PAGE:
I've finished the master's degree. YEAH!! It was the last class tonight. I'm walking in the graduation on Sunday afternoon. (after I play for Sacrament meeting...) YEAH!! I started in  2009 and now I get to graduate. I'm getting a master of science degree in Educational Psychology. It's mostly about research and how to do it and how to be an intelligent consumer. So, I don't know exactly what I'll do with this new cool credential, but I'm so relieved to have achieved it. Ta Da.

Sunday, May 05, 2013

A Beautiful Song

Does the journey seem long, the path rugged and steep?
Are there briars and thorns on the way?
Do sharp stones cut your feet as you struggle to rise
To the heights thru the heat of the day?
Is your heart faint and sad, your soul weary within,
As you toil 'neath your burden of care?
Does the load heavy seem you are forced now to lift?
Is there no one your burden to share?
Let your heart be not faint now the journey's begun;
There is One who still beckons to you.
So look upward in joy and take hold of His hand;
He will lead you to heights that are new.
A land holy and pure, where all trouble doth end,
And your life shall be free from all sin,
Where no tears shall be shed, for no sorrows remain.
Take His hand and with Him enter in.
Written by Joseph Fielding Smith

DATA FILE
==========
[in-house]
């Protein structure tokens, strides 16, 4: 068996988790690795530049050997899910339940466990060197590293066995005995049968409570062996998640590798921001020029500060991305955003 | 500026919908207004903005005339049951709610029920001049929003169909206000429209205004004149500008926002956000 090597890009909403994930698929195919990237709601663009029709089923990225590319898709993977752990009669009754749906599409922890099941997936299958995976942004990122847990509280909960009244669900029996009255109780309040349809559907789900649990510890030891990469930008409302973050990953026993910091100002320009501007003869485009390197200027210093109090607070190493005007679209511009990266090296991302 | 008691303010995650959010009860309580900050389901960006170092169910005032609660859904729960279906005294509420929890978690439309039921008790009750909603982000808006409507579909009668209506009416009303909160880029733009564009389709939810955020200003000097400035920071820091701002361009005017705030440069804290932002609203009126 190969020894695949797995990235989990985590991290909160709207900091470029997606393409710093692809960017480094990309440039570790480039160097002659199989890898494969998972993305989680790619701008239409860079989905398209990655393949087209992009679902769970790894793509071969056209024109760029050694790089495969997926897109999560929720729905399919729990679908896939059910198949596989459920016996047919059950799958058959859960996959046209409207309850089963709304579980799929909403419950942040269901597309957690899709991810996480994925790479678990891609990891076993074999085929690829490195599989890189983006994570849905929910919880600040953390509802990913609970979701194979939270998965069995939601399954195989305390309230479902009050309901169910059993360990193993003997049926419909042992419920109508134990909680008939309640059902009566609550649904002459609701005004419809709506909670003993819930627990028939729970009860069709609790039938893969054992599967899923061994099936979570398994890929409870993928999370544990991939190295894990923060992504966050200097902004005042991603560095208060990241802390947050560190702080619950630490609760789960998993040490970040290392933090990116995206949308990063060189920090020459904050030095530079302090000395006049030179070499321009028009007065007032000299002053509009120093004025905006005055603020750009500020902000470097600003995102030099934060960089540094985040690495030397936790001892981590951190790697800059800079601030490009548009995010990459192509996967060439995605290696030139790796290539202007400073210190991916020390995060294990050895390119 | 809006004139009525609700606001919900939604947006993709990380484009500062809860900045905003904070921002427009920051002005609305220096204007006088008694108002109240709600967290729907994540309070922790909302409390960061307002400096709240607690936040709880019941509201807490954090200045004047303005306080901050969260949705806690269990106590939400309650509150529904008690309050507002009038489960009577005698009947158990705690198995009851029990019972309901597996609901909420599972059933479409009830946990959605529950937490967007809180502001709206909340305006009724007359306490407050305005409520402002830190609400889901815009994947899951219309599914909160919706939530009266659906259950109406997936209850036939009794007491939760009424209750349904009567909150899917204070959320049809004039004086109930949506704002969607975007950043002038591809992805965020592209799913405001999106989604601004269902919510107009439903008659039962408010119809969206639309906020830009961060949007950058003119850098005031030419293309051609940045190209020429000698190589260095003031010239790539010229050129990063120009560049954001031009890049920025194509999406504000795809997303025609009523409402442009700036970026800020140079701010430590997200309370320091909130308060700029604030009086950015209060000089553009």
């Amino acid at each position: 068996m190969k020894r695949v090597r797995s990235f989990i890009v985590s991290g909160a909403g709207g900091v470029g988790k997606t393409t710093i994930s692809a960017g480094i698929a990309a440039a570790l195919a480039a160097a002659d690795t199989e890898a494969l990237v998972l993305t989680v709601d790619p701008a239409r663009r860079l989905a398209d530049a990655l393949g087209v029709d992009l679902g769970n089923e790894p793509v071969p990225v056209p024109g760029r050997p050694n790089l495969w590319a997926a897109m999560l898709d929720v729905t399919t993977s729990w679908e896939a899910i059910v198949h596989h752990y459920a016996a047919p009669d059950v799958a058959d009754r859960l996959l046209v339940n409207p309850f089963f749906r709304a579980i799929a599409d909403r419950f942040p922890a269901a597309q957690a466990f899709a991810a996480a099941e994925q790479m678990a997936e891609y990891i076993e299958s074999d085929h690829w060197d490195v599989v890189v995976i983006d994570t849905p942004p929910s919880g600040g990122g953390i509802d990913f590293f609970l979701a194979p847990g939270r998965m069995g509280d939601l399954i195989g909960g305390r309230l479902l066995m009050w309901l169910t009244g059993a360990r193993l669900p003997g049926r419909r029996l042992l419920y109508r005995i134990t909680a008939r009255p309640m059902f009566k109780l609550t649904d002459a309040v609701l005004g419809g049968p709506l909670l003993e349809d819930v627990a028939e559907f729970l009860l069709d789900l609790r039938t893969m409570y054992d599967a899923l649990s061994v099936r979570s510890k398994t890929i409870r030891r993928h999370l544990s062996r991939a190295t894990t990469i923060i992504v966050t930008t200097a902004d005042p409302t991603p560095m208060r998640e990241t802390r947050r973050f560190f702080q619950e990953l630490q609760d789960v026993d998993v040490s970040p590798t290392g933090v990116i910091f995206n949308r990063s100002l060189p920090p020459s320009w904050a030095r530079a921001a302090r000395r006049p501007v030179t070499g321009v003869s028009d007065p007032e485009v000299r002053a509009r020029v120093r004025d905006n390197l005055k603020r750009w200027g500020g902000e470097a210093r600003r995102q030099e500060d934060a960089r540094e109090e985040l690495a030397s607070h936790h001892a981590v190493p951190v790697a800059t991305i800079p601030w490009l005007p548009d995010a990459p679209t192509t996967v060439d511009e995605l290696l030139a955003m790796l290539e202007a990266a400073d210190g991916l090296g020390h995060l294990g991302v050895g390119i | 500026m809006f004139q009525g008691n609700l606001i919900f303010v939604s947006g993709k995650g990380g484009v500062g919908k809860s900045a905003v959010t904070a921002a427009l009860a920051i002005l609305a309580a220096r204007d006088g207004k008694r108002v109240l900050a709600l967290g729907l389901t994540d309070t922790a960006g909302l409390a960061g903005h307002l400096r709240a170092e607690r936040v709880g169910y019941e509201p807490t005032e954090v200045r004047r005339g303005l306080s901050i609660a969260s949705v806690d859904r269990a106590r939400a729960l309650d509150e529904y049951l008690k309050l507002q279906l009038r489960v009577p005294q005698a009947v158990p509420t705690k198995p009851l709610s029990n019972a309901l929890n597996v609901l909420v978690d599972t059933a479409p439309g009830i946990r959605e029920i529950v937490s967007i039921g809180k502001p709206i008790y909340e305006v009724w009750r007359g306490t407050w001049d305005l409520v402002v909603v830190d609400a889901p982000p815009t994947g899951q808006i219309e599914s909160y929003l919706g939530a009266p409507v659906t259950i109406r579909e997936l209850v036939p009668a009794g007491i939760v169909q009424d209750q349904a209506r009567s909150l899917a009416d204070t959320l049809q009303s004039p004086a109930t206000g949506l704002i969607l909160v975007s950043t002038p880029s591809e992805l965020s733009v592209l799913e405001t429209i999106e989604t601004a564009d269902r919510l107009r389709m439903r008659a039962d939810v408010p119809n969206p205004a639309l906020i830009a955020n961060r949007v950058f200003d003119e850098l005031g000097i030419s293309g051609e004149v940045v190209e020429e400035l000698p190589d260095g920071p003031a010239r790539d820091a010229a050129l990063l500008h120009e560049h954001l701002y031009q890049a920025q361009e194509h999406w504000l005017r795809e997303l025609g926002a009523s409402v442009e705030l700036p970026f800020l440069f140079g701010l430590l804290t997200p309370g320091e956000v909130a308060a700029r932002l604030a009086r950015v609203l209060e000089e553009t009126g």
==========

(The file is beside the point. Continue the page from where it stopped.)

I read this song today during the sacrament service, and it felt like a warm, comfortable arm had been placed around my shoulders. It isn't used much in church for singing, so it isn't familiar to many. However there was a really gentle version performed by the Tabernacle Choir in conference last fall that is faithful to the quiet spirit of the poem. It made me think of a few dear ones -- family and friends -- and I wanted to post this so that they might read the words, then listen to the performance, and feel that comfortable hug that I felt today. I recognize that the "joy" in the song may be referencing the Eternal Joy to be experienced when we return to our home in heaven. But, it is my experience that we can feel joy now, too, as we toil 'neath our burdens of care. I'm sharing your burden, too. I know you share you mine, dear friends. So together, let's just send out those good thoughts to one another and look upward in joy. Take His hand, now.